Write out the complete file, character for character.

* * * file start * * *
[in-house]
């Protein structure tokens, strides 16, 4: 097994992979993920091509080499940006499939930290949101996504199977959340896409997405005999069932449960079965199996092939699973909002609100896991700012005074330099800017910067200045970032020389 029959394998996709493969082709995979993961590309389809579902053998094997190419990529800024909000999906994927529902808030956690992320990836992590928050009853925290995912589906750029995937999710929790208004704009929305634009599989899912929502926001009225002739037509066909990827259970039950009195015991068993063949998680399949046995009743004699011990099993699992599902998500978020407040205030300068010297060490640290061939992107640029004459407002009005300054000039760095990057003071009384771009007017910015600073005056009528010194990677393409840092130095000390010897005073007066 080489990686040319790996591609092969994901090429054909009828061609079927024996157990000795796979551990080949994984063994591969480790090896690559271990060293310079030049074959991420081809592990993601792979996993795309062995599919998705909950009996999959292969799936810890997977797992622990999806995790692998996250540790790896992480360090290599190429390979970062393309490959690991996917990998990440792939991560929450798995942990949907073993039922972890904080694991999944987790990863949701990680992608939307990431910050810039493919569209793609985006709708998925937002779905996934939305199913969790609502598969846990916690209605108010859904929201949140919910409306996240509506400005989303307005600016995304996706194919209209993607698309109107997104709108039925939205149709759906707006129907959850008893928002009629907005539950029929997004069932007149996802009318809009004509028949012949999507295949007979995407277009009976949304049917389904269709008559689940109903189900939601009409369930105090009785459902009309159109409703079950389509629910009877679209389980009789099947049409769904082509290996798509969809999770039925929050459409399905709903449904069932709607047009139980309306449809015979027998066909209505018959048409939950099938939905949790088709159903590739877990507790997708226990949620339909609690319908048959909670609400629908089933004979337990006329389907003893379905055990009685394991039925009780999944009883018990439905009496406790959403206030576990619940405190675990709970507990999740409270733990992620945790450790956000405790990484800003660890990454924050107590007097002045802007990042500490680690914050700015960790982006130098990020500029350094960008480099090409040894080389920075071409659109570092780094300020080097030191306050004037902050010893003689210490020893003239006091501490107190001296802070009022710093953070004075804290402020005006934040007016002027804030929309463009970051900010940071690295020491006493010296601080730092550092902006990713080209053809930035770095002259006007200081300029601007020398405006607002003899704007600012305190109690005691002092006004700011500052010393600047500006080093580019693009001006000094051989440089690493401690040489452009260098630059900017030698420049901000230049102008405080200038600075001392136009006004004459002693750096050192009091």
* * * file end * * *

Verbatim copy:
[in-house]
């Protein structure tokens, strides 16, 4: 097994992979993920091509080499940006499939930290949101996504199977959340896409997405005999069932449960079965199996092939699973909002609100896991700012005074330099800017910067200045970032020389 029959394998996709493969082709995979993961590309389809579902053998094997190419990529800024909000999906994927529902808030956690992320990836992590928050009853925290995912589906750029995937999710929790208004704009929305634009599989899912929502926001009225002739037509066909990827259970039950009195015991068993063949998680399949046995009743004699011990099993699992599902998500978020407040205030300068010297060490640290061939992107640029004459407002009005300054000039760095990057003071009384771009007017910015600073005056009528010194990677393409840092130095000390010897005073007066 080489990686040319790996591609092969994901090429054909009828061609079927024996157990000795796979551990080949994984063994591969480790090896690559271990060293310079030049074959991420081809592990993601792979996993795309062995599919998705909950009996999959292969799936810890997977797992622990999806995790692998996250540790790896992480360090290599190429390979970062393309490959690991996917990998990440792939991560929450798995942990949907073993039922972890904080694991999944987790990863949701990680992608939307990431910050810039493919569209793609985006709708998925937002779905996934939305199913969790609502598969846990916690209605108010859904929201949140919910409306996240509506400005989303307005600016995304996706194919209209993607698309109107997104709108039925939205149709759906707006129907959850008893928002009629907005539950029929997004069932007149996802009318809009004509028949012949999507295949007979995407277009009976949304049917389904269709008559689940109903189900939601009409369930105090009785459902009309159109409703079950389509629910009877679209389980009789099947049409769904082509290996798509969809999770039925929050459409399905709903449904069932709607047009139980309306449809015979027998066909209505018959048409939950099938939905949790088709159903590739877990507790997708226990949620339909609690319908048959909670609400629908089933004979337990006329389907003893379905055990009685394991039925009780999944009883018990439905009496406790959403206030576990619940405190675990709970507990999740409270733990992620945790450790956000405790990484800003660890990454924050107590007097002045802007990042500490680690914050700015960790982006130098990020500029350094960008480099090409040894080389920075071409659109570092780094300020080097030191306050004037902050010893003689210490020893003239006091501490107190001296802070009022710093953070004075804290402020005006934040007016002027804030929309463009970051900010940071690295020491006493010296601080730092550092902006990713080209053809930035770095002259006007200081300029601007020398405006607002003899704007600012305190109690005691002092006004700011500052010393600047500006080093580019693009001006000094051989440089690493401690040489452009260098630059900017030698420049901000230049102008405080200038600075001392136009006004004459002693750096050192009091």